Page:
Muscle by muscle, this UVA startup company is revolutionizing sports medicine and beyond
By: Whitelaw Reid, UVA Today
A few years ago, a University of Virginia football player believed his injured hamstring had healed sufficiently and that he was ready to return to action.
All of the current medical evidence supported his thinking.
However, when UVA professors Silvia Blemker, Craig Meyer and Joe Hart put data from the magnetic resonance imaging into their proprietary software they found cause for concern. The team detected a giant knot of scar tissue that may have, sooner than later, proved problematic for the player. Further, they found several muscles surrounding the scar had been significantly affected by the injury, posing great potential risk for the player.
Such highly precise technology can help assure a safe return to action and, hopefully, keep injuries from recurring.
“The scan really revealed how the injury to a couple muscles influenced all of the muscles around it,” Blemker said.
“It highlighted the fact that high-level athletes might be able to do things to overcome the deficits from an injury,” Hart added.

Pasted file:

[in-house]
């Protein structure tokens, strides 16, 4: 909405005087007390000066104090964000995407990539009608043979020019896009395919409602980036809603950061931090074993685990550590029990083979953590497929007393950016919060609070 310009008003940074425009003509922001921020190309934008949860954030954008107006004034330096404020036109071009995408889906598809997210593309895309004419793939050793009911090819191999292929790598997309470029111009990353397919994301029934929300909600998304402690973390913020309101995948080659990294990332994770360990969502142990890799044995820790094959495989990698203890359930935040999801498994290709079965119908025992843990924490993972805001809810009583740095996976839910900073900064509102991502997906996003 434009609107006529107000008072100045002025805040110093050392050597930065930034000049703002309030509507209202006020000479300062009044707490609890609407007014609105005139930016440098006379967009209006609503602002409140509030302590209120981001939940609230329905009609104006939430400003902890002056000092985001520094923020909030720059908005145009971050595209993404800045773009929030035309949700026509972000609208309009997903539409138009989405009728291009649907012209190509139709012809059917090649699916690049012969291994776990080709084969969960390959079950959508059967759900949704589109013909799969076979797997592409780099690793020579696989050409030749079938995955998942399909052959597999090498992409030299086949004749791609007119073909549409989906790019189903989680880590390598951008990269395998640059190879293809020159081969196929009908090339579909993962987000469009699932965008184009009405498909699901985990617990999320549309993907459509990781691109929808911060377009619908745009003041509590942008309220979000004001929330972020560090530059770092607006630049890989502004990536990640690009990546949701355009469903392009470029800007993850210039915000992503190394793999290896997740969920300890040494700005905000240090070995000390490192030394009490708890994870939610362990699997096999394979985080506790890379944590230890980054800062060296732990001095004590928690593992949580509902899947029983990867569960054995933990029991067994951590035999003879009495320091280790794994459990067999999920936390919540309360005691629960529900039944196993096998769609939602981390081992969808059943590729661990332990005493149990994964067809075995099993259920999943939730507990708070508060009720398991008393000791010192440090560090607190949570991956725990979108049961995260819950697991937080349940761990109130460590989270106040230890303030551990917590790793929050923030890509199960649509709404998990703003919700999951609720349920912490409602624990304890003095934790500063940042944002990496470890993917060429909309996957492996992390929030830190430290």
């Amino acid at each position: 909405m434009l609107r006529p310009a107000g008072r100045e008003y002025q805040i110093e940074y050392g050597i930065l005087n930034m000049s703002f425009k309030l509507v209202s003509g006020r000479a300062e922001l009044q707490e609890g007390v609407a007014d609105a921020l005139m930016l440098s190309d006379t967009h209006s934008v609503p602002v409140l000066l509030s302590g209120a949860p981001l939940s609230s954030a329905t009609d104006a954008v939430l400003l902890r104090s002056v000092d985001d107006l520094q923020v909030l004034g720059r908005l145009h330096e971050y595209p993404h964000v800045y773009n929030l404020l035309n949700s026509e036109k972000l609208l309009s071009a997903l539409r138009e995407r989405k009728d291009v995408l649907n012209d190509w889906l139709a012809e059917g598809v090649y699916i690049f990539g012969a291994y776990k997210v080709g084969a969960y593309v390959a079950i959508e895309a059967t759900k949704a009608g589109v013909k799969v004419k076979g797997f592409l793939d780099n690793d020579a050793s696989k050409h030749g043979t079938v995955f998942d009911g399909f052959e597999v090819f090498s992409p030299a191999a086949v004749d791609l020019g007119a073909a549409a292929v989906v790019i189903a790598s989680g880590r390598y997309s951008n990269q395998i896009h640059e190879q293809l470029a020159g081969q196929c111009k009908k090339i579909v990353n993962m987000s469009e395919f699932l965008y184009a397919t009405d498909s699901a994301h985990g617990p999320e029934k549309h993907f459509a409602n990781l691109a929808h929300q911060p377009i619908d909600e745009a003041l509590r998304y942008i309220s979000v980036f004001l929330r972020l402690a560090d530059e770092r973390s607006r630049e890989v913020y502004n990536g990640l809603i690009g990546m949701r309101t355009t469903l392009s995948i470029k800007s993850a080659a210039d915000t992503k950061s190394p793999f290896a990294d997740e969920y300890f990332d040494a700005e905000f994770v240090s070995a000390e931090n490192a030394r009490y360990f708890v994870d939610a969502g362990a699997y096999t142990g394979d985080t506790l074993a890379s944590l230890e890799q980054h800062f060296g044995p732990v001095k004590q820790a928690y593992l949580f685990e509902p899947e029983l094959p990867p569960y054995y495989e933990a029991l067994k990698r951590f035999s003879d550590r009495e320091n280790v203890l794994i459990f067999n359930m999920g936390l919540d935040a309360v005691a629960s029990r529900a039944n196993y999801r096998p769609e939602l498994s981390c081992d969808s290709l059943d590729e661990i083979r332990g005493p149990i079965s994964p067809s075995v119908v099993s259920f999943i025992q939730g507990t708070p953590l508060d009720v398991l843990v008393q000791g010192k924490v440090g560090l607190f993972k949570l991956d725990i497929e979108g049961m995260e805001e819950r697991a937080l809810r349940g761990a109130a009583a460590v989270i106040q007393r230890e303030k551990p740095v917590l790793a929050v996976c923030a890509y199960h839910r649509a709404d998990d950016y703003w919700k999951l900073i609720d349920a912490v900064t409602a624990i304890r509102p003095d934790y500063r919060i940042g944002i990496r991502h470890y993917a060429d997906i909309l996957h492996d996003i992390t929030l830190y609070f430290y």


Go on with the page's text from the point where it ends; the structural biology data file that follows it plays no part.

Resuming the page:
But why should they have to? Do these compensations put athletes at higher risk for injury in the future?
This is the thinking behind Springbok Analytics – a Charlottesville-based company founded on technology invented by Blemker, Meyer and Hart – which, after seven years in development, went to market in March.
With so many bones and muscles in the body (there are 35 muscles alone in a human leg), figuring out precisely where a problem exists – or if one even exists at all – can be challenging even for the best doctors and physical therapists.
Springbok, named after the African antelope – which is considered one of the world’s fastest mammals – aims to take away a lot of the guesswork. The company’s patented software turns the black and white MRIs into color-coded 3-D renderings that measure and compare muscles to one another at a level of precision unavailable anywhere else in the world.
Read the UVA Today story here.